Finally I undertook the Heronry census for the Foston - Wansford Heronry a couple of weeks ago with 18 pairs present on apparently occupied nests. The sub-group away from the main colony has gone by the wayside with the trees falling over the winter.

Wednesday 27 April 2016


In big and bold lettering. Raptors galore. I had a week in Ross and Cromarty monitoring Schedule 1 birds on a project and myself and a colleague were undertaking occupancy checks on Red Kite and Osprey territories which was awesome. Im back up there next week and cant wait to see how the birds have progressed. We had a number of Kite territories and several Ospreys including one eating a huge Plaice next to its nest, fresh after arriving.

We also managed a single Goshawk and Peregrine, both no doubt close to breeding sites. A mix of weather with strong thermals and lots of heavy showers meant birds were very active in between. My first Sand Martin and Wheatear of the year were spotted whilst trogging round a moor not seeing Black Grouse.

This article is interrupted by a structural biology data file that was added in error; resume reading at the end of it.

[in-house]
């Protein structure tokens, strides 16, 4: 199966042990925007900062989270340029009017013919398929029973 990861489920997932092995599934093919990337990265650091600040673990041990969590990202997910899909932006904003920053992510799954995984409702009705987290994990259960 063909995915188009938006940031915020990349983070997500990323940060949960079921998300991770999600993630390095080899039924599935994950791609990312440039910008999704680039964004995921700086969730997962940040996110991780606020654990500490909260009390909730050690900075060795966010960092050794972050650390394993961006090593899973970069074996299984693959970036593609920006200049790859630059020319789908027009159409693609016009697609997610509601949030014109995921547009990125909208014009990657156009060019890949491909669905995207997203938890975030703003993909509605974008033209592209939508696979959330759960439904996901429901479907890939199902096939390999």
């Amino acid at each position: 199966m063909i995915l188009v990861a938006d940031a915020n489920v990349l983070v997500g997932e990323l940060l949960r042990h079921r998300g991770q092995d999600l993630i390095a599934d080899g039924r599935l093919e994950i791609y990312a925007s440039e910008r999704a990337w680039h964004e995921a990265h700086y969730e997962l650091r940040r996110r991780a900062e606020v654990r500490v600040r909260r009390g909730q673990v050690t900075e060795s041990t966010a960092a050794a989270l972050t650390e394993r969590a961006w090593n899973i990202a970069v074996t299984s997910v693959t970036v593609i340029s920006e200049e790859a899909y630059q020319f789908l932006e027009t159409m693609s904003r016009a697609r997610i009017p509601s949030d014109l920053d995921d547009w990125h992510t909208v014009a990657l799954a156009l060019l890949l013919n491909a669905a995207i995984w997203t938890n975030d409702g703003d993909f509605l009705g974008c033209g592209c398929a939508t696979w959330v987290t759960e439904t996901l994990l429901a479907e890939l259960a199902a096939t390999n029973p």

On the way home we decided to have a swing up Strathdearn (or the Findhorn Valley if you prefer), Initially very quiet, all changed when a Peregrine was chasing a pair of Merlin. The Merlins were a male and female whilst the Peregrine was an adult male. All the birds were soon lost in the sky and the morning was marked by a passage of over 1,000 Pink-footed Geese north along with a quartet of Whooper Swans. Despite the wildfowl and the ever present Red Deer, it was the raptors we were here for and again a Peregrine came off the cliff face but it was grey - a young female and she was joined by the adult male who proceeded to assault her. Soon he was joined by a very large adult female who succeeded in chasing the young bird away for a bit.